Saturday, 13 June 2009
Mao and Degeneration
It was Mao's belief that there was a specifically Chinese road to socialism, though in pursuit of that road he effectively turned the classic doctrines of Marxist materialism inside out, with quite disastrous consequences for China and the Chinese people.
You see, in terms of economic development and industrial resources, China of the mid-twentieth century was about as far removed from that stage of advanced historical development that Karl Marx had believed to be the essential precursor of a successful revolution. Short of many natural resources it possessed one thing in abundance-people. And it was people who were to be the raw material in Mao's great experiment.
Now, though Lenin had always stressed that there was a subjective element to the whole revolutionary process, that it was an act of political consciousness, Mao took this subjectivity to what might be described as an anti-materialist extreme. Distrustful of experts and obstacles, distrustful of bureaucracy, he placed his greatest intellectual emphasis on achieving goals by an 'act of faith' alone; that even the most difficult things were not beyond the power of will. In other words, it was the will of the people, the power of the masses, that would enable the Chinese to catch up with the Soviets and the advanced industrial powers of the west.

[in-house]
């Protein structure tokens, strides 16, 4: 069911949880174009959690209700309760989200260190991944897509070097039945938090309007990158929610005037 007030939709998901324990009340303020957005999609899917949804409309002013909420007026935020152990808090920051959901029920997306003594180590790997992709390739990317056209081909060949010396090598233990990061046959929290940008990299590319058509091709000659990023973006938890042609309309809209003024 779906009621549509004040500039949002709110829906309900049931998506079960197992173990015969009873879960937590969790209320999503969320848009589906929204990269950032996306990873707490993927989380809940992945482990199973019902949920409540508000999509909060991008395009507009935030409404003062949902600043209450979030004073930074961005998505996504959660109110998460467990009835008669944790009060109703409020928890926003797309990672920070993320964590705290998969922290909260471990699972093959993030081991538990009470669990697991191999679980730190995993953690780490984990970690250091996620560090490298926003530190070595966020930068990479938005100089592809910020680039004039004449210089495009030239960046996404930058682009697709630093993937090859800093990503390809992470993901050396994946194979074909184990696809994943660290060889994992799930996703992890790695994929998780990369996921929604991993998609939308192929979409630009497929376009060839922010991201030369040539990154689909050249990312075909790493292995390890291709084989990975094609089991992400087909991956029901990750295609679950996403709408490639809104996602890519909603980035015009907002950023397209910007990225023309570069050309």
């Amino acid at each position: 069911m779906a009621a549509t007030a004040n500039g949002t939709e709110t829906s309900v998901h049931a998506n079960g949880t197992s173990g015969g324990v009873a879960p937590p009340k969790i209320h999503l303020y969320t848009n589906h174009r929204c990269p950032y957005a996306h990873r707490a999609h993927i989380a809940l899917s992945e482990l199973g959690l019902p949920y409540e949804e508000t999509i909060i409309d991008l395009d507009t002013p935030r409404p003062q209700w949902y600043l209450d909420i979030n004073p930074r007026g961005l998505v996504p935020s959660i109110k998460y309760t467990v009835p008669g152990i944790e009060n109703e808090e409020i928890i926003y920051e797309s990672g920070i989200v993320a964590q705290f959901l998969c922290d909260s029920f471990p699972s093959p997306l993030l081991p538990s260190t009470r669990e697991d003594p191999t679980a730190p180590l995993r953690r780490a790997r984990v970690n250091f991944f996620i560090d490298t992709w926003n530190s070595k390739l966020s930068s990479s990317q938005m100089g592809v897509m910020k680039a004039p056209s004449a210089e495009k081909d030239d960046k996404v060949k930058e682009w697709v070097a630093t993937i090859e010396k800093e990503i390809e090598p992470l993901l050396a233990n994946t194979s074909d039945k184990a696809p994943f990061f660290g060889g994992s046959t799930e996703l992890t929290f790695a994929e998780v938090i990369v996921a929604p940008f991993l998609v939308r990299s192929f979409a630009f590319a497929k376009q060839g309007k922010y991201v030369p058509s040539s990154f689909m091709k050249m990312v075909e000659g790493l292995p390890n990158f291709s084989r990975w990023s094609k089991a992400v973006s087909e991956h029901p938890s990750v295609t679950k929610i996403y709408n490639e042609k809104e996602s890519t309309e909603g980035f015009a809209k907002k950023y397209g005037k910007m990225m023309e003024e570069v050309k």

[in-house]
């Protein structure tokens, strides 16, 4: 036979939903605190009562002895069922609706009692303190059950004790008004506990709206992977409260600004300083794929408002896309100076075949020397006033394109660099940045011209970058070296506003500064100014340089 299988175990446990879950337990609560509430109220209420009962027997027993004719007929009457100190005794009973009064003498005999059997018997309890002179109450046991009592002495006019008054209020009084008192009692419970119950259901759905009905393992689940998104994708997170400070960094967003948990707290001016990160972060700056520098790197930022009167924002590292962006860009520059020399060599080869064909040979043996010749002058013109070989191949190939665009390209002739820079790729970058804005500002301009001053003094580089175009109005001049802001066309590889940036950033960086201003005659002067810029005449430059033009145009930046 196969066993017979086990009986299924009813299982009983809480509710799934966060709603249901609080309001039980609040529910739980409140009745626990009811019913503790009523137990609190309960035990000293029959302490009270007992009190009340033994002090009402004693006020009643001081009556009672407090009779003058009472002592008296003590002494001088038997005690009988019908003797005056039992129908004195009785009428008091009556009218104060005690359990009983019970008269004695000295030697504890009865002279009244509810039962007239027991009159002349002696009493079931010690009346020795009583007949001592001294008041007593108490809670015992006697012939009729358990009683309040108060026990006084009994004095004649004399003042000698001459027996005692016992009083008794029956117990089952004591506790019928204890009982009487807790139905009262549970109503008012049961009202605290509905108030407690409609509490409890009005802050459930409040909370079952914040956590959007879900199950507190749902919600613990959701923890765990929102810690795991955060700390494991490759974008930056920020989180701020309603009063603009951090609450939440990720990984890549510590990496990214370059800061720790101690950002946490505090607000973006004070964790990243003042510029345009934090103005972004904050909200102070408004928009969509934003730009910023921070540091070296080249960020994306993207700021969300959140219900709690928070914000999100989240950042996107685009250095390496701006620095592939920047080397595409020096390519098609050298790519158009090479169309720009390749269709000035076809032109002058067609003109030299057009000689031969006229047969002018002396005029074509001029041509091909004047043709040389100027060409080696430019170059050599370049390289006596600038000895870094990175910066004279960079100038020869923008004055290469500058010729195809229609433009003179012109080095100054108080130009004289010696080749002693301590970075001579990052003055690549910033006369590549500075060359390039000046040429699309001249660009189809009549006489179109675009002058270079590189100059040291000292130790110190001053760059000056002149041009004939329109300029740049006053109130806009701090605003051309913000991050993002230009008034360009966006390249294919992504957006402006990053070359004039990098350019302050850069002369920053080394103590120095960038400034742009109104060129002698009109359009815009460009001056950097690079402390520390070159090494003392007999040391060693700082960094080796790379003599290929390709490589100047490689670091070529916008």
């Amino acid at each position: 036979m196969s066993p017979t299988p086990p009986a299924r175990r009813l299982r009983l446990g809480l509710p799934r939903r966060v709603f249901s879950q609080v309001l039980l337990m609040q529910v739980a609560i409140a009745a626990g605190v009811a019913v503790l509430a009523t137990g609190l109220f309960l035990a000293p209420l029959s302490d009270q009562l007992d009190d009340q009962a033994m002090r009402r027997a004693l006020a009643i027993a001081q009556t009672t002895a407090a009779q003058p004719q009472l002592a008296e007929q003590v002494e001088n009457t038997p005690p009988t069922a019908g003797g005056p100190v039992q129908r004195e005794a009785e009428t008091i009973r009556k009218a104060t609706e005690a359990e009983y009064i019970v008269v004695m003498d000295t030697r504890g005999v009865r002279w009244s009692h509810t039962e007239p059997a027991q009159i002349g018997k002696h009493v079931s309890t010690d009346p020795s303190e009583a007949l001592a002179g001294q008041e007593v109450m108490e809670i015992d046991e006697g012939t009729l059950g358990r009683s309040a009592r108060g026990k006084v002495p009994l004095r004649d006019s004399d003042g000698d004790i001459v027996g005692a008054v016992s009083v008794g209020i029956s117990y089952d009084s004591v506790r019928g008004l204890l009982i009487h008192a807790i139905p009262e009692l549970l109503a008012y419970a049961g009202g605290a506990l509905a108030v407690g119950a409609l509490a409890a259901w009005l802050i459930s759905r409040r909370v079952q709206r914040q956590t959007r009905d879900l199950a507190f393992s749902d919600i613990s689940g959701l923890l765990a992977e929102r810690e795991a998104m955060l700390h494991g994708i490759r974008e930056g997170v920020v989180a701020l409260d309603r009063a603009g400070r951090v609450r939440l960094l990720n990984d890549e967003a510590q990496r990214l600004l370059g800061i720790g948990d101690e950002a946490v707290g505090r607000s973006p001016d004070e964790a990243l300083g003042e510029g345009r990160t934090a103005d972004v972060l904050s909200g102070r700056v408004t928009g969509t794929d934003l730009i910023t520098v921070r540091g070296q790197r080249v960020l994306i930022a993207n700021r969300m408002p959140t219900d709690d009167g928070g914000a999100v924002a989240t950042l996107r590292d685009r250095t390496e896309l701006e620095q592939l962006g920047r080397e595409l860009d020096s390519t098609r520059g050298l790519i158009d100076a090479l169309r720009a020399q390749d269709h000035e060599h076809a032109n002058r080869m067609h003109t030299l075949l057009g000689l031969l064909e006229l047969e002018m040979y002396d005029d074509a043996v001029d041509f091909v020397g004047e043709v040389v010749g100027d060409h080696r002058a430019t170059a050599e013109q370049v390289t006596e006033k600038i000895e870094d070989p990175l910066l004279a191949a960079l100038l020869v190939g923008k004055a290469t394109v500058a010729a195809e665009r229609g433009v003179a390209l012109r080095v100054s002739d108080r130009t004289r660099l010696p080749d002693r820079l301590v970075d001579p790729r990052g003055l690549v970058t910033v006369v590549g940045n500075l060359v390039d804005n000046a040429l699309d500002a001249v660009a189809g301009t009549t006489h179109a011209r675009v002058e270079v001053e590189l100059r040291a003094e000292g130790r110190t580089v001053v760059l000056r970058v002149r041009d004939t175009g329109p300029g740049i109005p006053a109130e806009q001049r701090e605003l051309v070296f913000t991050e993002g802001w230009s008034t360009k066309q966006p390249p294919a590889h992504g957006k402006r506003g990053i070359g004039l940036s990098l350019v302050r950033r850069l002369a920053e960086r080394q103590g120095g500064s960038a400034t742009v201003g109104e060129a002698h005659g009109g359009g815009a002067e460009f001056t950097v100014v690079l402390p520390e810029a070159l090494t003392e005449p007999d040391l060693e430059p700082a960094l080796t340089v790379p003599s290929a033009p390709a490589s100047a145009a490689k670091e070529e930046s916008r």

This, in essence, is the key to the Great Leap Forward. By this Mao hoped that steel production would increase if the energy and will of the whole nation could simply be directed towards that particular end, regardless of technical and practical objections. Revolutionary zeal would be enough. Of course it was not. The steel that was produced was of poor quality and the neglect of other areas of the economy, agriculture in particular, was to create one of the worst man-made famines in the whole course of Chinese history. Despite this Mao did not abandon his belief in revolutionary spontaneity, which was to emerge once again, with equally disastrous consequences, in the Cultural Revolution.
In thinking of the deleterious effects of these forms of anti-materialist and, it might be said, anti-Marxist voluntarism, one should also consider the actions of Pol Pot, Mao's greatest and most murderous disciple. I have been to the Killing Fields; I have seen.
Mao still haunts modern China, a little like the ghost of Banquo, although less relevant, less frightful, even, with the passing of the years.